Display Types and Their Failures

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Almost every machine has some form of HMI and as technology advances it is harder to find one without some form of display component. But a common question we are asked in the service center is which type of display is best? This is a very hard question to answer, as each display type has its own pros and cons. What we can do is outline in this article what we see in for repair and some design considerations taken directly from a service center viewpoint.

Cathode Ray Tube (CRT)

CRT stands for cathode ray tube and is an older style display you might find in most manufacturing facilities. One of the main concerns with CRT’s is something called burn-in. Burn-in is a permanent discoloration of the screen that occurs over time when the phosphor compounds which produce light to create images are overused and degrade. This is common mostly due to age, but also for the fact that machine programs often have a static display, especially if the program is a part of a process that rarely changes. Since only one part of the display CRT’s has increases power requirements when compared to other display types, as much as 200 percent, and as such require larger power supplies and generate more heat. This can lead to cabinet failures, power supply board failure, capacitor swelling and other heat related issues. We address this in the service center in a number of ways. First if the customer prefers and the application allows, we do a complete retrofit. The CRT is replaced with an appropriately sized LCD or LED display, while still utilizing the on-board video components. The display is then wired according to the customer’s design requirements and made to insure the unit will be plug and play. Apart from completely replacing the display, many repair options are available as many of the failure modes exist on the electronic display PCBs and is unrelated to the CRT itself.

Light Emitting Diode (LED)

In the past, LED displays were simply too impractical and expensive to be used in industrial displays but just as flat panel displays caught on to consumer televisions, more and more industrial LED displays are found in manufacturing facilities across the globe. When one fails though, generally they need to be replaced. The reason for this is that one of the most common failures is a series of overheated degraded or dead pixels on the display itself. Since the pixel diodes on the surface of the screen are too small to replace, typically speaking the whole display must be replaced. Luckily advancements in engineering and manufacturing costs have made LED displays more and more affordable as time goes on.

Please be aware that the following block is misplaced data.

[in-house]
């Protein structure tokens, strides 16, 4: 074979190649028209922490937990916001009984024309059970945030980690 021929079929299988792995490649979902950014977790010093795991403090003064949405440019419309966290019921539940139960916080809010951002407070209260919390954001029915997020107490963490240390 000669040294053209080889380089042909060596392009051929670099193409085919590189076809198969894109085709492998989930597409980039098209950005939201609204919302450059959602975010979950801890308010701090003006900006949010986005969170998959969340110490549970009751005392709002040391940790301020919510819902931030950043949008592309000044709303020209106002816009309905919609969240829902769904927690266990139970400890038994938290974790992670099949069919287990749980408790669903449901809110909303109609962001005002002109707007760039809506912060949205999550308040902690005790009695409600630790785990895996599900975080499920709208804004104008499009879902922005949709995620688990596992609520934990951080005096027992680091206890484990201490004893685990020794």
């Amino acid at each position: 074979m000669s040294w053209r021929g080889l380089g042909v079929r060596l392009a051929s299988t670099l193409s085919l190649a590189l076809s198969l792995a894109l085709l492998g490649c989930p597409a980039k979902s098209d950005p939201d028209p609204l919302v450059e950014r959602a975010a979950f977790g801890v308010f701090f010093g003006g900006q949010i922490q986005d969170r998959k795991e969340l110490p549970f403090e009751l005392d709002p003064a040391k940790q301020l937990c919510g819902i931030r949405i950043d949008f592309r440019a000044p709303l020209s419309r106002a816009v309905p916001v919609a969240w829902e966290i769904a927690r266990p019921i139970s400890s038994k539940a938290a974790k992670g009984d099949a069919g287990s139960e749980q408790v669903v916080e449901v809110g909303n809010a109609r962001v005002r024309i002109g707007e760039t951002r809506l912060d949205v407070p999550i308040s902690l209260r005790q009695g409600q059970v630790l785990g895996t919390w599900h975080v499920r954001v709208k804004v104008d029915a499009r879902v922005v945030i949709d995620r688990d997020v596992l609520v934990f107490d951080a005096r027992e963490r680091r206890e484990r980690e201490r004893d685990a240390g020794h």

Liquid Crystal Display (LCD)

LCDs or liquid crystal displays are now the dominating display type on the market. They are versatile, offer a good picture, are becoming more affordable every year and have become a standard on most modern machine HMIs. Fortunately, while they do have their downsides and failures, most are repairable. LCD’s utilize a small power supply conversion board called an inverter. The inverter is necessary to provide power to the LCD. The trouble is, since space is a design concern, manufacturers have to make this device within a very small profile. This causes problems because we find that some of the passive components (such as capacitors, resistors and diodes) are undersized and susceptible to failure. We address this by either replacing the LCD inverter entirely or if this is not possible, replacing the bad components with ones with higher tolerances for electrical noise and heat.

Plasma

Plasma displays are utilized for their rich color and sharp contrast. They also perform very well in dark environments where brightness is a concern. Despite these advantages plasma displays have suffered to gain popularity in industrial applications because of their cost in manufacturing and due to the fact that picture quality is not a chief concern especially since the display is being used in a non-entertainment capacity. In addition, when they fail there is little you can do but replace the display inside the device. In the service center we are asked often to engineer a retrofit from plasma to another display type to reduce cost to the customer and in cases where a LED or LCD display is preferred. Like CRTs, plasma displays are much more susceptible to burn-in when compared to other flat panel display types.

There you have it, the pros and cons of different display types and some of their common failures. Remember, if you suffer a failure of any display type, we are here to help. Be sure to visit us online at www.gesrepair.com or call us at 1-877-249-1701 to learn more about our services. We’re proud to offer Surplus, Complete Repair and Maintenance on all types of Industrial Electronics, Servo Motors, AC and DC Motors, Hydraulics and Pneumatics. Please subscribe to our YouTube page and Like Us on Facebook! Thank you!

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3 thoughts on “Display Types and Their Failures”

    1. The video boards we use as part of our conversion are auto-ranging. They can cover CGA, VGA and EGA. The more important engineering question would be what kind of video cable you are using, as that can sometimes effect how we do the conversion.

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